Monday, 10 December 2018

Overlord (2018) - Movie Review was a time when saying that Nazis are bad wouldn’t have been met with so much resistance. There was a time when seeing Captain America punch Hitler in the face wouldn’t have drawn accusations on the artists being SJWs. There was a time when recognising that the Nazis are responsible for some of the greatest atrocities in human history was the least controversial statement a person could make. But it seems that, in an age where white supremacy is a hot-button issue, that time is not now. Many people aren’t exactly happy with this idea, myself included, and that is why this film is such a delightfully demented breath of fresh air.

This film is rife with tropes of the numerous genres it pulls from, from war action to historical drama to sci-fi horror. We got the innocent soldier with a heart of gold in Jovan Adepo’s Private Boyce, we got the war-scarred leader who treats his mission with unwavering intent in Wyatt (son of Kurt) Russell’s Corporal Ford, we got the douchebag that everyone hates and yet it’s somehow difficult not to love him in John Magaro’s Tibbet, and we have the local who has witnessed the horrors of the Nazi invasion first-hand in Mathilde Ollivier’s Chloe. These are familiar archetypes, between with Billy Ray (Secret In Their Eyes) and Mark L. Smith (The Revenant)’s scripting, they take on a life of their own, creating a central group of characters that are well worth investing in.

Then there’s the visuals courtesy of Aussie director Julian Avery and cinematographers Laurie Rose and Fabian Wagner, who wear the film’s vintage setting on their sleeves right from the opening credits. It carries all the muted grunginess of classic war cinema, accompanied by Jed Kurzel’s heart-racing score, which definitely pops next to the outrageous levels of gore on display.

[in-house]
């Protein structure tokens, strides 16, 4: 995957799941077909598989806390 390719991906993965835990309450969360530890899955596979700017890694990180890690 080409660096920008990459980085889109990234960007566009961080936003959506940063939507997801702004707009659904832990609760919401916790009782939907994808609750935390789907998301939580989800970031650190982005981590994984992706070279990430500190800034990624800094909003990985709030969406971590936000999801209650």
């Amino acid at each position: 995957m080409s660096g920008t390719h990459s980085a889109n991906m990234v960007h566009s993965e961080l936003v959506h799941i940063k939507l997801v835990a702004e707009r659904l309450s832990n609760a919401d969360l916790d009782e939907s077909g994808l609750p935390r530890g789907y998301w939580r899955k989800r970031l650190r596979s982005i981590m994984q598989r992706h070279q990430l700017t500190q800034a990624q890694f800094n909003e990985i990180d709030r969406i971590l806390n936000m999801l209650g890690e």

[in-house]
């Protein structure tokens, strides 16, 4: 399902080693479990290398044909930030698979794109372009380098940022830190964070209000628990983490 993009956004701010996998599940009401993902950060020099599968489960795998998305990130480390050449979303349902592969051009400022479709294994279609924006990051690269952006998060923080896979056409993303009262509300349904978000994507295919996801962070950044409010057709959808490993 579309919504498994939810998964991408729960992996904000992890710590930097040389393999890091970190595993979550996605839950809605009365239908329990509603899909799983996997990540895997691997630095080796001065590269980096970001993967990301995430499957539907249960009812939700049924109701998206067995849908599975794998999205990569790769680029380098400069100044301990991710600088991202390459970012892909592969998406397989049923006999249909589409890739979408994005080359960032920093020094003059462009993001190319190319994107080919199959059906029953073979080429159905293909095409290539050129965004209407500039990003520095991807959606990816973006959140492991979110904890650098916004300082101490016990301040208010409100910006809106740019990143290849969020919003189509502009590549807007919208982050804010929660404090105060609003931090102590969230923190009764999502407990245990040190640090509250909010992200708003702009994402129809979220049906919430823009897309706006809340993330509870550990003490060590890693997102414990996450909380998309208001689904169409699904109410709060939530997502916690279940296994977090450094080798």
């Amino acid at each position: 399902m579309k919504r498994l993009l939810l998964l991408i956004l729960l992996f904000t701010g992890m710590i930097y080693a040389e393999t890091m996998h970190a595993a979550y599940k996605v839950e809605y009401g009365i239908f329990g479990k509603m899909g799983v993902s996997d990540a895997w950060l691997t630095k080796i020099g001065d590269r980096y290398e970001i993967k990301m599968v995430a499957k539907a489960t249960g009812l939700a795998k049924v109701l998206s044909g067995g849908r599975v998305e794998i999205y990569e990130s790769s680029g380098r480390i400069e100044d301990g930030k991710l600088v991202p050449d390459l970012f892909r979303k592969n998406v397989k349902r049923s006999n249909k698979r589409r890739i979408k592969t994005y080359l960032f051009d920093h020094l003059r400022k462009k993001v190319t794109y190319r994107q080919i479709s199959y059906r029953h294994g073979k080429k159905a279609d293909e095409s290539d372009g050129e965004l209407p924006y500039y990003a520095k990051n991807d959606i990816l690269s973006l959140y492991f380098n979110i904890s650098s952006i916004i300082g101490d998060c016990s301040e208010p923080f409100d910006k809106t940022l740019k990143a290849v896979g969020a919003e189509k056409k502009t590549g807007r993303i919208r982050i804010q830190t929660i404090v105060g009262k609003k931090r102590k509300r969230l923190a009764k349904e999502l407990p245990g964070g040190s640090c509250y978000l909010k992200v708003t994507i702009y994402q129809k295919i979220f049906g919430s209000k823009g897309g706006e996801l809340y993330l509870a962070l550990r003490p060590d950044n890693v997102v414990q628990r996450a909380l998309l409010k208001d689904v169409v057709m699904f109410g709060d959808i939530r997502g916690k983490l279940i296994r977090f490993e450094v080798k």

This is a rare occasion of a film actually getting an R18+ rating over here in Australia, and my word, does it look like it. The levels of sheer body horror we’re shown as a result of the Nazis’ scientific experiments range from wince-inducing to gloriously over-the-top and everything in-between. It’d be mighty difficult to make Nazi zombie super-soldiers into something boring, but this certainly puts the effort in to deliver on some old-school exploitation thrills.

The aesthetic as a result of all of this feels like it’s drawing from the Third Reich’s place as one of fiction’s greatest sources for raw villainy, as embodied by Pilou Asbæk as everything fucking vile in the world: A murderer, a conqueror and a rapist, and it’s all too easy to question which order those events take place in where he’s involved. Watching him chew through scenery and get into amazingly-captured throwdowns with our heroes feels reminiscent of the golden days of Captain America, not to mention media like Wolfenstein.

It’s like an attempt to bring back the good ol’ days of war propaganda, where the Nazis weren’t just evil but capable of bending the rules of nature and science in the process like comic book villains. This is what Frank Miller’s Holy Terror should have looked like: Golden Age sensibilities with a Dark Age penchant for all things violent.

But the strangest part about all this? There’s even a deeper point to all of this, beneath the thick layers of viscera. In times of war, or opposing factions who very well could start a war with their antics, there’s a recurring notion that it takes a monster to stop a monster. In order to defeat the enemy, one may be forced to use their own methods against them. It’s a conceit often used to balance out the brutality frequently shown in war cinema, but here, it gets turned somewhat on its head through the eyes of Private Boyce.

A soldier torn from his home by conscription, only comprehending just how dire the situation is once he discovers what the Nazis are really up to in raising their Thousand-Year Army, he is forced to face the eventual result of that mentality. Reducing one’s self to the level of the enemy doesn’t solve the problem; it just creates more of them, and there are some things that no-one should be capable of, let alone try to justify because others are doing the same. It’s the kind of message that is genuinely surprising, considering the film it’s packaged in, but it’s something that could be useful in adhering to. There’s enough monsters in the world; let’s try not to make more of them.

No comments:

Post a Comment